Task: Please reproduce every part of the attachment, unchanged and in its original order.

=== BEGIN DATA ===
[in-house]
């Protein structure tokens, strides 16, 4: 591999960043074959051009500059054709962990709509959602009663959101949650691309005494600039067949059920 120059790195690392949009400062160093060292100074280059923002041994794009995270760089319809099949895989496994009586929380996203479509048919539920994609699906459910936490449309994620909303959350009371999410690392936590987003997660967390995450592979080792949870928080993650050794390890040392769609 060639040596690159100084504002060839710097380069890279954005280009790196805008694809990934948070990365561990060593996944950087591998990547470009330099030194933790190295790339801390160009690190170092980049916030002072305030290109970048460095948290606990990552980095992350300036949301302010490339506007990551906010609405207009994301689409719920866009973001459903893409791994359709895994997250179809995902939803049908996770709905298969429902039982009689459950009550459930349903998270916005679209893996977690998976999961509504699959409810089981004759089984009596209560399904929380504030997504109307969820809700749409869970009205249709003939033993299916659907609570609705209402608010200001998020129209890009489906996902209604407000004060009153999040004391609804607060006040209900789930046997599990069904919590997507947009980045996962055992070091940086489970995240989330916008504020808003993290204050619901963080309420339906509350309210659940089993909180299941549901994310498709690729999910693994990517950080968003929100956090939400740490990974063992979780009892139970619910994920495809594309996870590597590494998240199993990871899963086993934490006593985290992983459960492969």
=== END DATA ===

[in-house]
């Protein structure tokens, strides 16, 4: 591999960043074959051009500059054709962990709509959602009663959101949650691309005494600039067949059920 120059790195690392949009400062160093060292100074280059923002041994794009995270760089319809099949895989496994009586929380996203479509048919539920994609699906459910936490449309994620909303959350009371999410690392936590987003997660967390995450592979080792949870928080993650050794390890040392769609 060639040596690159100084504002060839710097380069890279954005280009790196805008694809990934948070990365561990060593996944950087591998990547470009330099030194933790190295790339801390160009690190170092980049916030002072305030290109970048460095948290606990990552980095992350300036949301302010490339506007990551906010609405207009994301689409719920866009973001459903893409791994359709895994997250179809995902939803049908996770709905298969429902039982009689459950009550459930349903998270916005679209893996977690998976999961509504699959409810089981004759089984009596209560399904929380504030997504109307969820809700749409869970009205249709003939033993299916659907609570609705209402608010200001998020129209890009489906996902209604407000004060009153999040004391609804607060006040209900789930046997599990069904919590997507947009980045996962055992070091940086489970995240989330916008504020808003993290204050619901963080309420339906509350309210659940089993909180299941549901994310498709690729999910693994990517950080968003929100956090939400740490990974063992979780009892139970619910994920495809594309996870590597590494998240199993990871899963086993934490006593985290992983459960492969």